Whilst there is no doubt that it needs work and improvements, the hunting act has been successful in saving over 100,000 animals from hunting since it came into force in 2005, in addition to 430 successful persecutions. All too often, we only associate the hunting act with the protection of foxes – but there are other animals that are saved by the act.
With the upcoming election, and the parties stance on a return to hunting clear, find out more on the other animals that are protected by the hunting act.
What Is The Hunting Act?
The hunting act in a nutshell, is a law that came into force in 2005 that prohibits the use of dogs for the hunting of wild mammals, in addition to a ban on hare coursing. There are a number of ‘loopholes’ in the current law which allow hunts to continue hunting including:
- The Gamekeepers Exemption – Allows terriermen to use dogs below ground to dig out a mammal so long as they are doing so to protect shooting or wild birds.
- Flushing To Protect Property – Allows hunts to flush mammals out of cover to be shot in order to prevent damage to property, food crops, timber, fisheries or biological diversity.
- Research & Observation – Allowing deer hunts to kill so long as they are doing so for observation and research purposes.
- Trail Hunting – Hunts often claim they were following a trail until the hounds caught a scent.
- Flushing To A Bird Of Prey – Allowing hunts to flush mammals so long as there intention is to flush the animal to a bird of prey.
The law is currently only active in England and Wales, the Scottish law on hunting known as the protection of wild mammals act 2002 – is slightly weaker, and Northern Ireland currently have no ban on hunting with dogs.
Deer / Stag Hunting
There are just 3 registered stag packs in England – the Devon and Somerset Stag Hounds, the Quantock Stag Hounds and the Tiverton Stag Hounds. In these hunts, red deer are hunted with hounds until the point of exhaustion, when they are shot. The League Against Cruel Sports cites that hunts can last around 3 hours and cover a distance of 18km.
Deer hunts are extremely cruel, Professor Patrick Bateson cited that:
“Red deer are not equipped with sweat glands in their bodies. They overheat when chased and their muscle fibre type is not adapted for endurance running. However, even these initial conclusions scarcely prepared me for the astonishing changes in the physiology of the hunted deer.”
“In short, many of the physiological changes are seriously maladaptive and would not be expected to occur normally. The pattern of the data suggests that the hunted animals are extremely frightened as they try to escape.”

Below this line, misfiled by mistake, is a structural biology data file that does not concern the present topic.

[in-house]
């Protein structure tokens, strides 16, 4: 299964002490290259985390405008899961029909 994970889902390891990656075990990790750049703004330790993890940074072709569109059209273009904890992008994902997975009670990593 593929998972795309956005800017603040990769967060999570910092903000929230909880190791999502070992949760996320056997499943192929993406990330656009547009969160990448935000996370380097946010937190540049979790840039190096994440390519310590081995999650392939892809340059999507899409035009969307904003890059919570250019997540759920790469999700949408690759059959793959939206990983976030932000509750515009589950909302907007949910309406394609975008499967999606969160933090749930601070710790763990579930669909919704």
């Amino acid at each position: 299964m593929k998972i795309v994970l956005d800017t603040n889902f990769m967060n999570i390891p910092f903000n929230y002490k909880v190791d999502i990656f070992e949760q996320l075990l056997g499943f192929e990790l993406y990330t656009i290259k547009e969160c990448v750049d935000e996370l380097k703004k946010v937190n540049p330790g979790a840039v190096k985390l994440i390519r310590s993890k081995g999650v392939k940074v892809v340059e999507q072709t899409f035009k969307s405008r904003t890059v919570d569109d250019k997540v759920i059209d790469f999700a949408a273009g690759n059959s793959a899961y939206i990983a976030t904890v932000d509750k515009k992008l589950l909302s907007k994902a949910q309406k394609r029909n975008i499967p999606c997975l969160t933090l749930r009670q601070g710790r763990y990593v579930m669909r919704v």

The most common abuse of the hunting act when it comes to stag hunts is the ‘Observation and Research’ exemption, which is an abuse of the act that allows stag hunts to avoid prosecution.
Whilst an end to illegal Deer and Stag hunting isn’t campaigned for as heavily due to the small amount of registered hunts, the public is actually more against a return to this than fox hunting – with 88% believing it should remain illegal.
There are 17 registered mink hunts in England and 20 unregistered packs – they keep around 12 – 16 hounds each and use otterhounds to hunt with. Mink hunts originally hunted otters until 1978 when their numbers depleted so far that it was made illegal to hunt them.
Mink hunts consist of hunters and dogs surrounding an area of water where the mink has its den and following it up and down the river bank until the point of exhaustion – minks have small territories of usually less than a mile of river bank so they do not venture far when being hunted.
Like a fox hunt, mink hunts will bring along terriermen who will then dig up and bolt or kill the mink should it go to ground.
Hare Coursing / Hunting
The Hare Preservation Trust, has reported an 80% decline in the number of brown hares in the UK in the past 100 years. Whilst the majority of this is down to modern farming practises and shooting – illegal hunting contributes as well. Some 91% of the public are against a return to hair hunting and coursing.
Hares are hunted in two different ways:
Hare Hunting: Currently there are 62 packs of Beagles and 22 packs of Harriers registered with the Association Of Master Of Harriers and Beagles in the UK (AMHB). Unlike fox, stag and mink hunts, hare hunters will use smaller dogs such as beagles or basset hounds to pursue hares.
Unlike foxes and mink, hares will not ‘go to ground’ and will rely on their speed to escape before the dogs superior stamina leaves them at the point of exhaustion to be caught.
Hare Coursing: Hare coursing involves two sight hounds (such as lurchers or greyhounds) racing against each other to catch a hare – with the winning dog getting the kill. This was commonly practised as a spectator sport and involved several near misses where the hare would barely escape the jaws of the dogs. The chases can last up to 90 minutes and can end in both hounds having a ‘tug of war’ with the hare once caught.
The burns inquiry concluded that as well as the stress caused to the animal, there were several strong cases of hare courses being violent towards landowners, causing them to ‘shoot out’ any hares on their property to deter poachers and coursers coming back.
Help Strengthen The Hunting Act
There is no doubt that the hunting act needs a rework – it may have saved thousands of animals already, but it could have been hundreds of thousands. Despite Theresa May’s commitment to a free vote on a repeal, we need to keep the pressure up on strengthening the hunting act.
We urge you to contact your MP to commit to pushing a strengthening of the hunting act including:
- Prohibit the use of dogs to hunt once the mammal has gone to ground
- Increased sentencing for those found in breach of the hunting act
- Close the ‘research and observation’ loophole
- Close the ‘flushing to a bird of prey’ loophole
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